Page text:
[Guest Post] “High Octane Documents: Don Day’s DITA Model”, by Don Day

We held an intriguing webinar on June 12th with guest Don Day. In this blog, Don Day reviews some of the concepts illustrated and shared in this webinar.

You may view the webinar recording of this session here: What “Model” DITA Specializations Can Teach Us About Information Modeling.

 

Webinar Minute Markers

For your convenience, the follow lists give minute:second markers into the webinar recording when Don Day covers key points:

10:50

Goals of Information Modelling

12:00

Minutes: a building as an example of a model

13:00

What an Info Model promotes

14:00

Useful data types for processing

15:00

Association of business rules to the content

17:00

Process enforcement

18:00

Comparative review of DITA Open Toolkit plugins with a “CSI” methodology

23:00

Example of Music plugin

31:00

Msgref plugin example

35:00

msgRef DTD fragment

38:00

FAQ plugin example

42:00

Enote plugin example

44:00

A Design Approach for DITA

46:00

Smaller project ideas for testing on your own

49:00

Considerations for your own projects

50:00

Skills to obtain and resources

High Octane Documents

Your documentation drives your business in the sense that without good documentation, most products just don’t get out of the driveway very well. Car engines generally perform better with refined gasoline that has a higher octane rating. In a sense, there is also a Content Octane Rating that indicates whether content has the metadata and structural refinement necessary to keep the business engine running smoothly under load.

blog GFX

The lowest grade content is a conventional text file–one having just words with whitespace. It conveys information, but the lack of structure means that you have to provide external intent to do things with the content (to style a title as a heading or to use it as a link, for example). We’ll give this version of content a COR (Content Octane Rating) of 85, in keeping with the lowest generally marketed gas octane rating.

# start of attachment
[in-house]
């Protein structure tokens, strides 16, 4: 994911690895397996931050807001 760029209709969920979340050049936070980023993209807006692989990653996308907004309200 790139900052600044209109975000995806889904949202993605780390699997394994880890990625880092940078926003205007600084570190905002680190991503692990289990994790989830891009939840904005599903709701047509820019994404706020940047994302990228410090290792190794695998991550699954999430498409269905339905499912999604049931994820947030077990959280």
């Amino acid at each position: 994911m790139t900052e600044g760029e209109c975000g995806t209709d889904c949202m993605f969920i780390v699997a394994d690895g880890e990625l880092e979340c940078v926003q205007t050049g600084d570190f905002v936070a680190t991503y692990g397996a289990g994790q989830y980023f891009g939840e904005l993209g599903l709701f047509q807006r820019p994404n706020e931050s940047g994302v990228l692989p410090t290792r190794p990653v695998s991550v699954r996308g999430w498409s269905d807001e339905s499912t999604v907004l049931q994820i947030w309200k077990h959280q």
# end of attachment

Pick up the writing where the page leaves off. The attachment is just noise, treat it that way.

At a COR of 87 are text files that include basic styling markers that the rendering engine can use to drive the appearance of the content. These formats include HTML and Markdown (or any of the so-called family of “lightweight markup” systems). The markers in this grade of content make it easy to find and reuse headings or to generate collections of things that have the same stylisms. You can programmatically search for all things that are italicized, for example, but you have no way to separate the intent of that style, whether it was for a citation, for a foreign phrase, to indicate variables, or just for emphasis.

A COR of 89 recognizes the use of markup that names these fragments for what they are rather than for their appearance. Now our content engines can perform queries to pull out “things of a kind”: quotes, citations, variables, and more. Our content engine is now able to make use of the intent of the markup: it is aware of the meaning of bits of the content.

A COR of 90 might represent data models that describe the complex organization of data, such as the structure of a book or journal or the formal, repeating parts of a recipe.

And at a COR of 91, we come to the ultimate level of content engine performance: Content that is sufficiently descriptive of the rules of the business so that it can actually be used to program the production tools, to engage the required reviewers and signoffs for a release, to define the metrics by which the rest of its content should be rated for quality assurance. Content at this level is intimately part of the way the business operates.

It drives the business, or, at least, the documentation side of the business.

It is a corporate asset of the highest possible COR – truly High Octane Documentation.

Don Day

Don Day

Don Day co-founder of the Contelligence Group. He has led enterprise innovation efforts for more than 20 years resulting in multiple patents, official recognition for his contribution to re-engineering IBM’s information assets, and designation as an OASIS Distinguished Contributor for his efforts convening and leading the OASIS Darwin Information Typing Architecture (DITA) Technical Committee. Don provides consulting on strategy, technology, and best practices for optimizing the value and usefulness of unstructured data. You can also follow Don on Twitter: @donrday

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